More than pretty petals

Expert says roses are historical artifacts

Expert says roses are historical artifacts

October 20, 2007|By ALICIA NOTARIANNI

CLEAR SPRING - Sure, they look pretty and they smell good, but the virtues of roses far surpass mere aesthetics and aromas for the Rev. Douglas Seidel.

To Seidel, roses provide a unique narrative of history itself, from Greco-Roman times through the Middle Ages to the Renaissance and beyond.

"Roses draw parallels to the growth of human civilization. The story of the rose is more complicated and convoluted than the plot of a racy soap opera," Seidel said Oct. 13 at St. John's United Church of Christ in Clear Spring, where he presented a lecture and slide presentation on heritage roses for the Clear Spring District Historical Association.

David Wiles, president of the association, said a heritage rose is any rose that predates 1900. Wiles, 51, of Clear Spring, said the association has been working to authenticate the gardens at Plumb Grove historical home, which was occupied by Jonathan Nesbitt Jr. during the 1800s.


"We want to create an outdoor museum for heritage horticulture," Wiles said.

Group member and rose enthusiast Mary Haines, 79, of Clear Spring, is spearheading that effort. After reading the book "In Search of Lost Roses," which featured Seidel, Haines decided to look him up and give him a call.

"(Seidel) helped us so much," Haines said. "He helped us choose historically accurate roses and gave us roses."

Wiles said while contemporary roses have been widely hybridized, heritage roses are genetic descendants of original wild roses and a tangible connection to the past.

"We have some roses at Plumb Grove that are more than 400 years old. They are always from a cutting, so what we have is a piece of that original rose," Wiles said.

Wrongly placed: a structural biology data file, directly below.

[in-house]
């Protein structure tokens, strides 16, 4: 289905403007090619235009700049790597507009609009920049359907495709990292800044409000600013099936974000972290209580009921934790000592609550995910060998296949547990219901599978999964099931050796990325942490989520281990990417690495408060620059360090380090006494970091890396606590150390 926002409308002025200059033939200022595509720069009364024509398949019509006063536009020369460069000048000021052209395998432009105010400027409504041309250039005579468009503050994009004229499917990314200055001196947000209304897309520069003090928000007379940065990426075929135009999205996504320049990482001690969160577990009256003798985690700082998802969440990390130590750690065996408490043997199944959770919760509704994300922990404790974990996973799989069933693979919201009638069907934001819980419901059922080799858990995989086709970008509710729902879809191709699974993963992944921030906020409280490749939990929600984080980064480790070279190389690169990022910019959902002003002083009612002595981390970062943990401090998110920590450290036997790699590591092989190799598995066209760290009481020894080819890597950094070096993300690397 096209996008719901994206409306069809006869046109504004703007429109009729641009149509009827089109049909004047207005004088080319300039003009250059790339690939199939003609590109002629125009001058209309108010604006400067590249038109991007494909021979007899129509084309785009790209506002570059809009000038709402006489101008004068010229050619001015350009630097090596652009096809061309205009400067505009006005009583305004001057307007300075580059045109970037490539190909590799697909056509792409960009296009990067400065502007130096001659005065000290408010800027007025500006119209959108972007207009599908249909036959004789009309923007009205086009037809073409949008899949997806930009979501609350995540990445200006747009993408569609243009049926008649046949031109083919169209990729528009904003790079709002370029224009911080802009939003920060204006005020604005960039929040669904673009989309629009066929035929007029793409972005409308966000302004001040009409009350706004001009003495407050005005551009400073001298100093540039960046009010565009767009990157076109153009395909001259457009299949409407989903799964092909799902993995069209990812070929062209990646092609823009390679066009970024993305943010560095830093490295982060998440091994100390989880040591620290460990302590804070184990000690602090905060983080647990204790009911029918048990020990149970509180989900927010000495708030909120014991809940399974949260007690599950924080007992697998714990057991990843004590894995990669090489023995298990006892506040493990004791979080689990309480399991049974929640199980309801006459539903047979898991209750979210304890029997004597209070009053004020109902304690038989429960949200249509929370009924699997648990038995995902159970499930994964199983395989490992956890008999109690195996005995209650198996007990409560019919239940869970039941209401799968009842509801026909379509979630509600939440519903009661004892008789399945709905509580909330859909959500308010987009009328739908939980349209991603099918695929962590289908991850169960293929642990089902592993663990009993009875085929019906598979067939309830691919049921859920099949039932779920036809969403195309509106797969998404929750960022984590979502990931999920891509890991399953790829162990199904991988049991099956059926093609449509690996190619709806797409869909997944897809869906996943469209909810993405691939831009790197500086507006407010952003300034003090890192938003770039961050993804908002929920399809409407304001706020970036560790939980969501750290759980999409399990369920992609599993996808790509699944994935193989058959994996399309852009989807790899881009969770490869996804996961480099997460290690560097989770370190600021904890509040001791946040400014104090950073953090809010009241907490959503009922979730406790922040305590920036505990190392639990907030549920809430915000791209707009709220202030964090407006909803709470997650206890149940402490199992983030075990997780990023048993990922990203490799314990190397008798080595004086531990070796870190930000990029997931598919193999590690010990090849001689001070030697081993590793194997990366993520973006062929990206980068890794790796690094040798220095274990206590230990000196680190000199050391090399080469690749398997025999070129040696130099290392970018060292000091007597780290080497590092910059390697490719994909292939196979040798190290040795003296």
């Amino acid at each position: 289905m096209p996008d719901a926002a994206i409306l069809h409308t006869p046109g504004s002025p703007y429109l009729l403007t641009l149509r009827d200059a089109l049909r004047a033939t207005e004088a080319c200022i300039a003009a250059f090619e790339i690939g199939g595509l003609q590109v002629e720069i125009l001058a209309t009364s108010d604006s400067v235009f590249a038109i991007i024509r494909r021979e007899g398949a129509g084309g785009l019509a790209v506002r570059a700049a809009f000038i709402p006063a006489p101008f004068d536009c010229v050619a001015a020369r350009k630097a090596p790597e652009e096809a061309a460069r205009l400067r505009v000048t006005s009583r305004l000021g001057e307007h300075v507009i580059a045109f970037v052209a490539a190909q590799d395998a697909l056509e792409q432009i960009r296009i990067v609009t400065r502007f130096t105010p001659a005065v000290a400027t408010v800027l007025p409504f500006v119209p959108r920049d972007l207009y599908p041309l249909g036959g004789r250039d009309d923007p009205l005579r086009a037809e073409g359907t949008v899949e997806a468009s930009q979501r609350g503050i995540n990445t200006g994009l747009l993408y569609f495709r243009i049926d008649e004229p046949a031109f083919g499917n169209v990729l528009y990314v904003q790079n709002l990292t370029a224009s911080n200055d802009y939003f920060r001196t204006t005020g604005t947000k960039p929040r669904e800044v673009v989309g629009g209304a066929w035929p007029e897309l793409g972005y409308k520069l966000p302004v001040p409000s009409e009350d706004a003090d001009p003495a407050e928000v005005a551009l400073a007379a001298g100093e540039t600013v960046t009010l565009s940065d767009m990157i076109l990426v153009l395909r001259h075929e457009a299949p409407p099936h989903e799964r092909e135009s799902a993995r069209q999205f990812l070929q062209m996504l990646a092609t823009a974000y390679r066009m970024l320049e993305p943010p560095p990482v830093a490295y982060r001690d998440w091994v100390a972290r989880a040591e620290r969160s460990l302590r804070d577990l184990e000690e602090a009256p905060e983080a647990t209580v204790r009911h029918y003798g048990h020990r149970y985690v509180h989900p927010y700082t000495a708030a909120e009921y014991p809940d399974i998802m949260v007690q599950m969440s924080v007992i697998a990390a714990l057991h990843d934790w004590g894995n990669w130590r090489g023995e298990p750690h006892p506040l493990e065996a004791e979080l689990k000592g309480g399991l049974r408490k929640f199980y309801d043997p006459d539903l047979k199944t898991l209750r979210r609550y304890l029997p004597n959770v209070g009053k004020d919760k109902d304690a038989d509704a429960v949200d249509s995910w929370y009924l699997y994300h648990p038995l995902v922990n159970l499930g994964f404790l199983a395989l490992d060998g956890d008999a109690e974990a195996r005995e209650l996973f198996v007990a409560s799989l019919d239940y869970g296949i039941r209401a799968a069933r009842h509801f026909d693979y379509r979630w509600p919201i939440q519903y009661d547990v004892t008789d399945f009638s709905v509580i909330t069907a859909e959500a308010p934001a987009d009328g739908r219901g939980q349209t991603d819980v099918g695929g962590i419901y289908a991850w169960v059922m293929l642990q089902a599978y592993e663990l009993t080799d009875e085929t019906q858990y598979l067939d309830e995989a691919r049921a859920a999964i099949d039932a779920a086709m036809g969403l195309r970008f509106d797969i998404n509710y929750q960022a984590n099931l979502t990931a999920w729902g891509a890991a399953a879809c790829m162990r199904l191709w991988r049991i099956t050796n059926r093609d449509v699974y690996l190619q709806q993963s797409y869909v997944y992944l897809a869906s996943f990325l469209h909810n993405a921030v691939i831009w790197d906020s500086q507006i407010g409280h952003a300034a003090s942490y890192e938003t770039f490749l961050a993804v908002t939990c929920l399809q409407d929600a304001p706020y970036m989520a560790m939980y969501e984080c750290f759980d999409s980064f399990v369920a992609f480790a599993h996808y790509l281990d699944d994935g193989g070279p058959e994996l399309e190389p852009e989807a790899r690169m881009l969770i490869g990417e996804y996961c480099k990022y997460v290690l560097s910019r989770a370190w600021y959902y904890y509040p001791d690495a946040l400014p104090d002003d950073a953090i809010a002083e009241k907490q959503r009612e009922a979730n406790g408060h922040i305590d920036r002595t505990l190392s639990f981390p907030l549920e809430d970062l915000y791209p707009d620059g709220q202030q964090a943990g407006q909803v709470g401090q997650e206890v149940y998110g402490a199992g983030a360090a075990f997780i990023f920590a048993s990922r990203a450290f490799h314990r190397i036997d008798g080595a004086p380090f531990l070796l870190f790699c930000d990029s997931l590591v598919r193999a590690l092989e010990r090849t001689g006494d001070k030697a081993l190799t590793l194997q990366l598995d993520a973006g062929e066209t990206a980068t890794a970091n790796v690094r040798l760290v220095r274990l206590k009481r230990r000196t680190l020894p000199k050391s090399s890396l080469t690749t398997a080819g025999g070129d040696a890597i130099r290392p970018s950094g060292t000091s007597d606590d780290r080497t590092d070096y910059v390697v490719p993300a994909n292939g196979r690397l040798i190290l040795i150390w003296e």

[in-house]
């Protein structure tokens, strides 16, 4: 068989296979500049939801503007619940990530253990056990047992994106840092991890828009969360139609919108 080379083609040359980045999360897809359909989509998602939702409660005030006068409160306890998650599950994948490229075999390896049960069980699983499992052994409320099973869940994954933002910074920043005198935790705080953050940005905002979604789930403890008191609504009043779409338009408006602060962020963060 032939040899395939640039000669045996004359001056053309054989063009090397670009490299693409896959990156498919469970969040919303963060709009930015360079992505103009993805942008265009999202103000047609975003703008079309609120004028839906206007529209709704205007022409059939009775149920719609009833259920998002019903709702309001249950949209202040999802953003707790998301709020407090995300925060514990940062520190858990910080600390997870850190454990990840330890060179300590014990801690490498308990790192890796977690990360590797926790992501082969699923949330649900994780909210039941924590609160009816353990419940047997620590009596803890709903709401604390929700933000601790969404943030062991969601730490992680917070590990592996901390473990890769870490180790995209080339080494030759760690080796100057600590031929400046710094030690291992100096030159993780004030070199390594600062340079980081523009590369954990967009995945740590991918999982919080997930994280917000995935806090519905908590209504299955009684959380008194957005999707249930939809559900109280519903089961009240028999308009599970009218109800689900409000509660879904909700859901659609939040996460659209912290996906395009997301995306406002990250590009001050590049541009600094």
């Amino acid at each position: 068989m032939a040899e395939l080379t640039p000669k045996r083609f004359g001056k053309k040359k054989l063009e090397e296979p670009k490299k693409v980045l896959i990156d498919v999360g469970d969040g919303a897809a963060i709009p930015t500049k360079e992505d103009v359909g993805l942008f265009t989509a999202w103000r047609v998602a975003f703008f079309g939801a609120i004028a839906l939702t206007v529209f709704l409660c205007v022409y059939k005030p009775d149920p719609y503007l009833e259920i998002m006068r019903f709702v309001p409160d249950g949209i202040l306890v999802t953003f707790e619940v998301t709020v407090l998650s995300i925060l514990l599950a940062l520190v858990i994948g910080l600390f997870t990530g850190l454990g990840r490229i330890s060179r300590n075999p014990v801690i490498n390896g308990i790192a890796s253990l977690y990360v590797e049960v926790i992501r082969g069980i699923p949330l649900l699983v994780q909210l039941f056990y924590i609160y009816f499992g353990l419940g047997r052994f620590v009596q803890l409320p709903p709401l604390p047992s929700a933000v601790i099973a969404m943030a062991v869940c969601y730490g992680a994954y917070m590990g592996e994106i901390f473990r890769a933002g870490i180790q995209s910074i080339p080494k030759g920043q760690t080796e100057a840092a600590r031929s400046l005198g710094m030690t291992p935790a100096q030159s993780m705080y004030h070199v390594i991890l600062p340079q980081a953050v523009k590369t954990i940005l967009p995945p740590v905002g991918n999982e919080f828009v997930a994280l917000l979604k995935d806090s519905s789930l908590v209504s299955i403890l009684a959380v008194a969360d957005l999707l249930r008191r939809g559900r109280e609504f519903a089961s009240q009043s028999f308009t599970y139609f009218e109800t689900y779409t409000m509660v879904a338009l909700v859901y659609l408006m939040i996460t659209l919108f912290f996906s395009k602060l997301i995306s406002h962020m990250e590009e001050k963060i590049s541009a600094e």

Seidel said he began gardening with his family as a 3-year-old boy. By age 12, he was tending to his own herb garden in the backyard of his family home in Easton, Pa. He went on to amass a considerable collection of roses, and his hobby became a passion, he said.

"I've loved growing things since I was 3 years old, and I have a love of history. These interests overlapped when I found plants were important in history. I began propagating (roses) and working with groups that are interested in propagating them," Seidel said.

Seidel holds degrees in classical languages and divinity. A minister in Bucks County, Pa., he also serves as a rose consultant at Monticello, the historic Charlottesville, Va., home of Thomas Jefferson. Seidel regularly speaks at the home and helped to establish an on-site early-19th-century rose garden as well as the Thomas Jefferson Center for Historic Plants.

Seidel spoke of heritage roses with a wide-eyed intensity and zeal.

"Rosa Mundi was named for the Monica Lewinsky of the 12th century. Fair Rosamund was the paramour of King Henry II. When the queen had her poisoned, an admirer planted a rose on her grave. It mutated to a striped form that has become legendary," Seidel said.

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